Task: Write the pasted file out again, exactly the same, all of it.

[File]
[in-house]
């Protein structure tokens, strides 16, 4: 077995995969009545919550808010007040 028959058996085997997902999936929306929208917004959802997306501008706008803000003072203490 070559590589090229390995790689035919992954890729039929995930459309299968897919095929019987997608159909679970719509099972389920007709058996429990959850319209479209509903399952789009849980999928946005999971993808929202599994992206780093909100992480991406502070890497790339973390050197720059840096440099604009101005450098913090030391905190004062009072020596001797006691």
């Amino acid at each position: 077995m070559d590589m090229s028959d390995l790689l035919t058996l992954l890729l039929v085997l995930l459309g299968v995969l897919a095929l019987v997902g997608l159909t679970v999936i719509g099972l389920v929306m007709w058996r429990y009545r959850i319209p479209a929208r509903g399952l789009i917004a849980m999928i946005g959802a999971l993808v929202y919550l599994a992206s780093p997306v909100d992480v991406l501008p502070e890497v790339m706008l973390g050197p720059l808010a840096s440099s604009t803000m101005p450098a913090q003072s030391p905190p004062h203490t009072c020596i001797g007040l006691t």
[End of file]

[in-house]
């Protein structure tokens, strides 16, 4: 077995995969009545919550808010007040 028959058996085997997902999936929306929208917004959802997306501008706008803000003072203490 070559590589090229390995790689035919992954890729039929995930459309299968897919095929019987997608159909679970719509099972389920007709058996429990959850319209479209509903399952789009849980999928946005999971993808929202599994992206780093909100992480991406502070890497790339973390050197720059840096440099604009101005450098913090030391905190004062009072020596001797006691």
């Amino acid at each position: 077995m070559d590589m090229s028959d390995l790689l035919t058996l992954l890729l039929v085997l995930l459309g299968v995969l897919a095929l019987v997902g997608l159909t679970v999936i719509g099972l389920v929306m007709w058996r429990y009545r959850i319209p479209a929208r509903g399952l789009i917004a849980m999928i946005g959802a999971l993808v929202y919550l599994a992206s780093p997306v909100d992480v991406l501008p502070e890497v790339m706008l973390g050197p720059l808010a840096s440099s604009t803000m101005p450098a913090q003072s030391p905190p004062h203490t009072c020596i001797g007040l006691t």